The quadriceps tendon is a thick, strong tendon that can withstand a good amount of force. In daily life, it acts as part of the extensor mechanism to straighten the knee.

People who injure the extensor mechanism may tear the quad tendon, tear the patellar tendon, or fracture the kneecap. All of these injuries have comparable treatments and rehabilitation plans.

The Quadriceps Tendon

The quadriceps tendon (quad tendon) is the large tendon just above your kneecap. The quad tendon is part of the extensor mechanism of the knee that includes the quadriceps muscle, the quad tendon, the kneecap (patella) and the patellar tendon.

A tendon is a structure that attaches a muscle to bone. The force of muscular contraction is transmitted via the tendon to move the bone.

It is the extensor mechanism that allows us to straighten our knee or perform a twisting motion. When the quadriceps muscle (thigh muscle) contracts, force is transmitted via the quadriceps tendon, across the patella (kneecap), through the patellar tendon, and the knee is straightened.


Partial quad tendon injuries can happen in association with athletic activities or active lifestyles. These symptoms may cause pain that continues to worsen over the kneecap and may be misdiagnosed as a kneecap problem.

An incomplete injury to the quadriceps tendon may be described as tendinitis, tendinosis, or minimal tearing of the quadriceps. The main issue is to differentiating this is whether or not the tendon is completely torn away from the kneecap.

Complete quadriceps tendon tears are unusual injuries. They most often occur in people over the age of 40, and often in those who have systemic medical conditions that can cause weakening of the tendon.

The quadriceps tendon ruptures generally happens during an eccentric contraction where the quadriceps muscle is contracting, but the knee is being straightened out. When this happens, the opposing forces can be bigger then the strength of the quadriceps tendon.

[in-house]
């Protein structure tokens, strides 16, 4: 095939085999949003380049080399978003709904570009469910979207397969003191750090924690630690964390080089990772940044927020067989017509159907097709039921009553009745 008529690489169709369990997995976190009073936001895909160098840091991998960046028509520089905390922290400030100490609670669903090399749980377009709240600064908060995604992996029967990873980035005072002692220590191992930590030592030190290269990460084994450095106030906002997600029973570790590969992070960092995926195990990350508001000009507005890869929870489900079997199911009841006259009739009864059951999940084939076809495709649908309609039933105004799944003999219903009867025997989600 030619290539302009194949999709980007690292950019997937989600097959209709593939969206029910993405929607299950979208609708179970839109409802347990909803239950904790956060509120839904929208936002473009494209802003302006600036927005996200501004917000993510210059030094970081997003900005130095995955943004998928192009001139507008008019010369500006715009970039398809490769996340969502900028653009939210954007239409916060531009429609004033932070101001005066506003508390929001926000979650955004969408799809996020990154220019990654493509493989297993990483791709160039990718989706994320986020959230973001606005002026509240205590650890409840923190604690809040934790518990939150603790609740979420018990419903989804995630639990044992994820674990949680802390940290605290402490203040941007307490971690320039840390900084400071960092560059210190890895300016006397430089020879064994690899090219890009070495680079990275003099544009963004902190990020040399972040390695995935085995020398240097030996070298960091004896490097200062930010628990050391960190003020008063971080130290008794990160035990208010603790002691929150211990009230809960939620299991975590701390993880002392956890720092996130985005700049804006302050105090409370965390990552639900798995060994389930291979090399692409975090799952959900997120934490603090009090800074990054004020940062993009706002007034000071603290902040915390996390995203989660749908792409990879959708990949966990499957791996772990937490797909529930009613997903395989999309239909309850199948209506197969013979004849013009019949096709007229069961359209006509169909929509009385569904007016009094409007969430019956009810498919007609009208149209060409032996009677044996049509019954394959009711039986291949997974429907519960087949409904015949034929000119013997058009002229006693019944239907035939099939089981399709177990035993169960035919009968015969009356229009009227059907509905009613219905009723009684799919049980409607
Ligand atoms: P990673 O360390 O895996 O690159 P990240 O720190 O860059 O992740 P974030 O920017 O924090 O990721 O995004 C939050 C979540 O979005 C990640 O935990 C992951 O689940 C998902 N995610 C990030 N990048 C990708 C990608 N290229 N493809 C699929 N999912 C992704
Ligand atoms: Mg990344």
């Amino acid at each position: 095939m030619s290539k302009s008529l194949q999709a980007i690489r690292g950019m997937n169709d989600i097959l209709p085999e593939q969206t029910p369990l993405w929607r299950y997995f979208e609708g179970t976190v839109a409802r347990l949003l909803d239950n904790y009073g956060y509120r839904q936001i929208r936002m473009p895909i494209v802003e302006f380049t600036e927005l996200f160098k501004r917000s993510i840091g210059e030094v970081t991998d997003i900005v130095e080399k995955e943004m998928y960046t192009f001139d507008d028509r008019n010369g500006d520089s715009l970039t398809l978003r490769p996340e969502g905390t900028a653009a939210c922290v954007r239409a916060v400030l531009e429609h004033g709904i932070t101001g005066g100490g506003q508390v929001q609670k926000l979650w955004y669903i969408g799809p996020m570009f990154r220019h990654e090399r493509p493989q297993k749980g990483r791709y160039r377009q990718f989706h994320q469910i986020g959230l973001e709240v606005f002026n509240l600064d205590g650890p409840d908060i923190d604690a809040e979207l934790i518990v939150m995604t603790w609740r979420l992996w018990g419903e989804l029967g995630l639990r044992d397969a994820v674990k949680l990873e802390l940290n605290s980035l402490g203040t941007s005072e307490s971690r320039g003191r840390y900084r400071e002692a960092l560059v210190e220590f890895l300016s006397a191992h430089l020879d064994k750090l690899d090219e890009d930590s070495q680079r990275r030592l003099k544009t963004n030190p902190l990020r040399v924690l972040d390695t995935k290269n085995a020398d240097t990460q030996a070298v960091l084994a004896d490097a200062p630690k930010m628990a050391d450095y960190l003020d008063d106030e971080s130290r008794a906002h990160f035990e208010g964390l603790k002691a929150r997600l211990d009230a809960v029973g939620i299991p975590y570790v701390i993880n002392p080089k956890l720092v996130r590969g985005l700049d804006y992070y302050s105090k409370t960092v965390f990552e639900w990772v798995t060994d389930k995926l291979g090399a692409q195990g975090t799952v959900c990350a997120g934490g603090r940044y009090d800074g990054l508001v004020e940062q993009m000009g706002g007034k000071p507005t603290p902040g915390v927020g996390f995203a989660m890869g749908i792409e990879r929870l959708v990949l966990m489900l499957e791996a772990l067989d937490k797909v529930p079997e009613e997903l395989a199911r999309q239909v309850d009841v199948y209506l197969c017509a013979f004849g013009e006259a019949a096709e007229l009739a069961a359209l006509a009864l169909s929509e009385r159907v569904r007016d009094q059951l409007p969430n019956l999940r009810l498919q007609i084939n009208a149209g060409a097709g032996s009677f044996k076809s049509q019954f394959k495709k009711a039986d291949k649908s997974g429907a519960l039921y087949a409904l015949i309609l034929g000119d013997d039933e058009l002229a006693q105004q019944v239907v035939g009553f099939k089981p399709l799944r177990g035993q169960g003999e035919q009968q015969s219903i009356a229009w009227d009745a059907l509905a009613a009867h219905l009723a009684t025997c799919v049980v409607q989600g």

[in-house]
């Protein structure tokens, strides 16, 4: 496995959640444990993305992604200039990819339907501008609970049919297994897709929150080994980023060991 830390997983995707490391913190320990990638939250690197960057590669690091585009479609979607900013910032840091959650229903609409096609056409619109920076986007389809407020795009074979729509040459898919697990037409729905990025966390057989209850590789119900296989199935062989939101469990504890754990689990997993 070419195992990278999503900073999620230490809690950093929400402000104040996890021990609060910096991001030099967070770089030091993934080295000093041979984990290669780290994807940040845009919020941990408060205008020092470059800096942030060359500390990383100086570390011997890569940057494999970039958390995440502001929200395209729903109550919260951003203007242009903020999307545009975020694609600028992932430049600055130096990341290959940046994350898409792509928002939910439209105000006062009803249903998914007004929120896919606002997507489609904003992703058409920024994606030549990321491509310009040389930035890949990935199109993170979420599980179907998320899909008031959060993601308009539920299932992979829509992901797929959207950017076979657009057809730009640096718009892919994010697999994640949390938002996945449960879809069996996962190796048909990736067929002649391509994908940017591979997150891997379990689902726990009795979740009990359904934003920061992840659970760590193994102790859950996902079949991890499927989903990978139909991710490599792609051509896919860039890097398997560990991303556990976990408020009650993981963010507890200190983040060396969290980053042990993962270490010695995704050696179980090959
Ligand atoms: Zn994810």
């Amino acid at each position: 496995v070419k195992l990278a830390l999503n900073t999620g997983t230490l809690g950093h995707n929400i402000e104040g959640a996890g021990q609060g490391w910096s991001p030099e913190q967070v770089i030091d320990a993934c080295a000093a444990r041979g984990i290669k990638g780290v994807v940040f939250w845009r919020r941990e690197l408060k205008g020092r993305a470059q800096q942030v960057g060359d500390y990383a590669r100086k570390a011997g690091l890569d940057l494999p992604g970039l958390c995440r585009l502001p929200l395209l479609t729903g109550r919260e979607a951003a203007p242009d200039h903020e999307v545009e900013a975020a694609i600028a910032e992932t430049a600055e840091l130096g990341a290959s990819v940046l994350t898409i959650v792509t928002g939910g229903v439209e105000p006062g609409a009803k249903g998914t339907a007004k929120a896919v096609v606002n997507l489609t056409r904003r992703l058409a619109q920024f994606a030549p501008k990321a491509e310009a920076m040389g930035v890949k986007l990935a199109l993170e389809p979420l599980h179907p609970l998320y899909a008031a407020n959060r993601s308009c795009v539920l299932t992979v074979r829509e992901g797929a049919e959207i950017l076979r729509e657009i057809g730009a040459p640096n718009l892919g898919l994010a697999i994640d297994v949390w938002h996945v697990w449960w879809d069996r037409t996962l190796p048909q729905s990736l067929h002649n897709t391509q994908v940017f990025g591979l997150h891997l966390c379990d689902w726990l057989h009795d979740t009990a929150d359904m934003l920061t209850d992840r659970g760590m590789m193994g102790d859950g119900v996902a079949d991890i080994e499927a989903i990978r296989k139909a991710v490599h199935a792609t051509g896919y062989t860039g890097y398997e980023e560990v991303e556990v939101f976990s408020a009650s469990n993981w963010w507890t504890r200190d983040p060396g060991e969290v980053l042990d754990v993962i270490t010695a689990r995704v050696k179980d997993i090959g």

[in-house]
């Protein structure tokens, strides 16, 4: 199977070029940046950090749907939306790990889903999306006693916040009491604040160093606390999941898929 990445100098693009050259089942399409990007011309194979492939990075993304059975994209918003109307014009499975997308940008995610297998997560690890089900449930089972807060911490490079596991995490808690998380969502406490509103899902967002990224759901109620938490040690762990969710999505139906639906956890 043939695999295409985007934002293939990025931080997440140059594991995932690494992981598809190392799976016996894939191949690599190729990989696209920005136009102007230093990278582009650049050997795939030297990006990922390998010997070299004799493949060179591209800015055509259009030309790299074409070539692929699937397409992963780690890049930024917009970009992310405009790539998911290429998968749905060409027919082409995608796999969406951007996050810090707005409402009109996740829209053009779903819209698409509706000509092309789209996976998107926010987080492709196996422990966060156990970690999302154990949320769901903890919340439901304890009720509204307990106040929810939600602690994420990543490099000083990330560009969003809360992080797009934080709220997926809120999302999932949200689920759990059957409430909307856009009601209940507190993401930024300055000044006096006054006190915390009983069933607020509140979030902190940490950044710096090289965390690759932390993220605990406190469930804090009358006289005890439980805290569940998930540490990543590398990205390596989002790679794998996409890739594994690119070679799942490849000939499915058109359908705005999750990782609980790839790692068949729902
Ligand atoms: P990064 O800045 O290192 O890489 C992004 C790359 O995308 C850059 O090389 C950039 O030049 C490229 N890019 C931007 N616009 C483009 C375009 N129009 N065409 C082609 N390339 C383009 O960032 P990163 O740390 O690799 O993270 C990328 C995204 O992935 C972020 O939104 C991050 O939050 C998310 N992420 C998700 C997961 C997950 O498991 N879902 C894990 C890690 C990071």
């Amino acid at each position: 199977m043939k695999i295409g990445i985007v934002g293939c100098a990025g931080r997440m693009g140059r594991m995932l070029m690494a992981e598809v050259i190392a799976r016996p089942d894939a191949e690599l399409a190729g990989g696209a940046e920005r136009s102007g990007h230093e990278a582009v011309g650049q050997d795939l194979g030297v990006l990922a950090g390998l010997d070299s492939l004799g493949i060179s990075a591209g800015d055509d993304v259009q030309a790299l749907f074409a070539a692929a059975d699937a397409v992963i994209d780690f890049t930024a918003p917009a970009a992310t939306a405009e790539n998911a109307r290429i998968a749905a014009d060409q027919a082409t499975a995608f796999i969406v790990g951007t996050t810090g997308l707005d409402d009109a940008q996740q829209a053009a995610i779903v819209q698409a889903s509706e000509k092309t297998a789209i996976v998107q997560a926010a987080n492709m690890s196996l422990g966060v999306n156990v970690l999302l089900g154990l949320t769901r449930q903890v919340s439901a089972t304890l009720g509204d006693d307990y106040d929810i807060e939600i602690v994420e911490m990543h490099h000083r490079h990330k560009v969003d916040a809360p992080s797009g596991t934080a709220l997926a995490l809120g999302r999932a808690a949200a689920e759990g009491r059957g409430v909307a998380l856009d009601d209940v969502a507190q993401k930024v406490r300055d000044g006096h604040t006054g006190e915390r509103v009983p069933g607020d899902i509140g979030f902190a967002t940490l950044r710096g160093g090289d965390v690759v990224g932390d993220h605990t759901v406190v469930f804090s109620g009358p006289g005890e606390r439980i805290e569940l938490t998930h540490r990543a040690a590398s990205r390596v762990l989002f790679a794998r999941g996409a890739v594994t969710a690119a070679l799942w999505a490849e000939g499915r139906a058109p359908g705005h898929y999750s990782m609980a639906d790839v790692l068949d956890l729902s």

Symptoms and Diagnosis

If the tendon is completely ruptured, you will be unable to straighten the knee with no help and you will be unable to perform a straight leg raise.

Our Palmdale Physical Therapist say that many individuals with a quadricep tendon rupture will have​ a swelling of the knee and your doctor will be able to feel the torn tendon just above the kneecap.

Visually, our Palmdale Physical Therapist say that if the swelling is not too severe, you can often see a divot or gap where the tear in the tendon is located.

X-rays can assist your doctor in figuring out if the kneecap was damaged. While an MRI is usually not always needed, your doctor may order the test to evaluate for other damage within the knee joint.


Smaller tears of the quadriceps tendon can typically be managed with non-surgical treatments. These treatments may include the use of a knee brace or immobilizer, ice application, anti-inflammatory medications, physical therapy, and rest from athletic activities.7

Physical therapy can be especially beneficial by strengthening the quadriceps and surrounding muscles, and using other modalities to stimulate healing of the tendon.

Complete tears of the quadriceps tendon require surgical intervention to regain power in the extremity. Surgery is usually done in a few weeks of the injury, as some reports have displayed that delayed treatment may lead to less successful results.

Surgery is performed to suture the torn tendon back to its attachment on the patella (kneecap). In order to successfully complete this, your surgeon will use a drill to make holes (tunnels) from the patella, and then loop sutures using these tunnels to pull the tendon to the bone.

Following surgery, a handful of surgeons use a brace to protect the repair. Patients may use crutches, although weight can be placed on the leg as long as the knee is kept straight.

A large percentage of surgeons allow early range of motion exercises, but this should be done under the supervision of a physical therapist